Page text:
In late February this year inside the visiting locker room of Denver’s Pepsi Center and Los Angeles Clippers reserve in Los Angeles, Sindarius Thornwell listened carefully to Starting guard Patrick Beverley who was discussing a favorite topic on how to stay valued in the NBA.
The 30-year-old Beverley seems a wise uncle for many young Clippers like Thornwell who is a second-year guard looking for a foothold in the league. Beverley has got a lot of stories and advice during his winding way of becoming an NBA veteran as we know he was drafted in the second round by the Los Angeles Lakers in 2009, later on, he was traded to Miami. He was waived by the Heat and played in Ukraine, Greece, and Russia before earning another chance with Houston in 2013. Beverley listened to a crucial piece of advice passed down to him, and that is why he stayed in the NBA since that time as a young player.
Beverley was implored by Will Bynum, a fellow Chicago native, and a guard who played eight NBA seasons. Beverley shared that with Thornwell. Only months earlier, Beverley had to remind himself of the very same lesson. Clippers coach Doc Rivers said early in the year they struggled with Pat because he was fighting buying in another player.
Beverley drove Rivers by freelancing on defense, fueled by his reputation as one of the NBA’s most irritating defenders he veered away from his team’s game plan. He and Rivers wanted the same thing ‘wins.’ But each had his ideas about Beverley’s role and how he could best help. It took a November benching and a sit-down chat for Beverley to get back to heeding the advice he’s shared with so many. His value has become overwhelmingly clear.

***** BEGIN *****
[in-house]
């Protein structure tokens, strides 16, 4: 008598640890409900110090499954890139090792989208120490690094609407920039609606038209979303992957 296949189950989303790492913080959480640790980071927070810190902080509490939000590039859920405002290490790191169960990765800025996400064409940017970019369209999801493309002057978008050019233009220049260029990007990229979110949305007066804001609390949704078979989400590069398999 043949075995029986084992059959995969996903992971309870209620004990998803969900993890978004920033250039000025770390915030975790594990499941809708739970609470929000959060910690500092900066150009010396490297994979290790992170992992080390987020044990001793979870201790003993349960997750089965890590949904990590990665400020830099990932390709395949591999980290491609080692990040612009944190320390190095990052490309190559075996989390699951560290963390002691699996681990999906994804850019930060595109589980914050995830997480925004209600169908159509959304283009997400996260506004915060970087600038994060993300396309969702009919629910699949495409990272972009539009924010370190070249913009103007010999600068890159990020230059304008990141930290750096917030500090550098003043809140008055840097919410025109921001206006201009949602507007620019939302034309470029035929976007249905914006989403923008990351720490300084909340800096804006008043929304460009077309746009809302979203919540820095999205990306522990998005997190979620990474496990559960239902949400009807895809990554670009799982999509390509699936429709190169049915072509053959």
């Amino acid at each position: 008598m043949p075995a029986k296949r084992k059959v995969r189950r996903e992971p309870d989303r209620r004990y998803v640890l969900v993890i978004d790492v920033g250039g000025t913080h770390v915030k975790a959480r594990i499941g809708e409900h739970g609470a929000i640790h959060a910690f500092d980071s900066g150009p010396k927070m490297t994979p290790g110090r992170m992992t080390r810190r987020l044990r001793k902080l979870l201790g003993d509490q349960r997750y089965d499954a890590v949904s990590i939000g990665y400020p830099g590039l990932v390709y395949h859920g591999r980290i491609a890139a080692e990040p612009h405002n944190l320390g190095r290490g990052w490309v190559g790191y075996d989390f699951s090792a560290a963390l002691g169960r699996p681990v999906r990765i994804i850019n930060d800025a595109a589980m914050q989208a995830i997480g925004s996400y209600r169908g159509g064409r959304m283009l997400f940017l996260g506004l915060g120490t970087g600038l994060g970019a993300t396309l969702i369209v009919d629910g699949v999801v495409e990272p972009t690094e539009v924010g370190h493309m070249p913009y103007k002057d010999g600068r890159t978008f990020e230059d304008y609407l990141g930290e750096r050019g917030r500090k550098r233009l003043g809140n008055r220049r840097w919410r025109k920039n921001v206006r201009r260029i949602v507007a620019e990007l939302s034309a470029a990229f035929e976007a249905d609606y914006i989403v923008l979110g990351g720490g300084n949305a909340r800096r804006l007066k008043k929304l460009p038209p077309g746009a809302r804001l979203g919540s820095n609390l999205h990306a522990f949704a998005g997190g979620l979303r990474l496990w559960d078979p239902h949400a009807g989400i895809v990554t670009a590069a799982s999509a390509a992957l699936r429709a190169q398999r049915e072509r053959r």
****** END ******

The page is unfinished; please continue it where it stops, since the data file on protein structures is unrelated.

Before coming to the Clippers in 2017 in the Chris Paul trade, Beverley had become used to a level of offensive and defensive freedom allowed by Houston coach Mike D’Antoni. Ideally, they would have reached an understanding on Beverley’s role right away, but he injured his right knee only weeks into the 2017-18 season. Last summer, Rivers brought in a new defensive coordinator in assistant Rex Kalamian. When training camp opened in September, Beverley had regained his health and confidence but questioned how he fits on offense and defense.
Two weeks later, as soon as Bradley returned, Beverley was benched. A conversation between Rivers and Beverley, a pair of strong-willed guards from Chicago, followed.
“It’s not like an argument or anything, just every vet has his way, and we have our way. You’ve just got to tell them, ‘This is the way we’re doing it.’”
Rivers told Kevin Garnett, Ray Allen, and Paul Pierce something similar when they formed the Boston Celtics’ championship core in 2008 and the experience helped assuage Beverley’s fears a decade later.
During a phone call with Rivers shortly after being traded, Beverley recalls feeling “excited about the opportunity.” Rivers remembers an edge. “Pat takes everything personally,”
“The fact that (Houston) wanted Chris Paul and not Pat pissed Pat off.” Beverley channeled that edge into his play after his conversation with Rivers last fall, declaring to coaches he “was never going back to the bench again.”
From the time he returned to the starting lineup Jan. 20 until March 31, when he began a three-game absence with a hip injury, Beverley shot 43% from the field, averaging 9.1 points, 6.4 rebounds, and 4.5 assists. The Clippers won 23 games in that span, third most in the NBA. In his return from injury Wednesday, during the team’s victory in its regular-season finale, Beverley made four three-pointers, grabbed six rebounds and dished six assists in 21 minutes.
Assistant Sam Cassell calls Beverley “our voice.” When coaches want to spur the locker room but not come across as heavy-handed, they ask Beverley to spread the message. A young Clippers staffer eating alone during a recent road trip was stunned to hear Beverley call over to him, inviting him to join his table. Clark said that Pat was all about the team. He was going to be inclusive and try to bring everybody into that team concept. And if he was outside that circle, he was the enemy. Beverley’s words always resonated with teammates because he had scrapped and clawed to keep an NBA job, but the example of embracing his place on the team last fall has lend the guard even more credibility.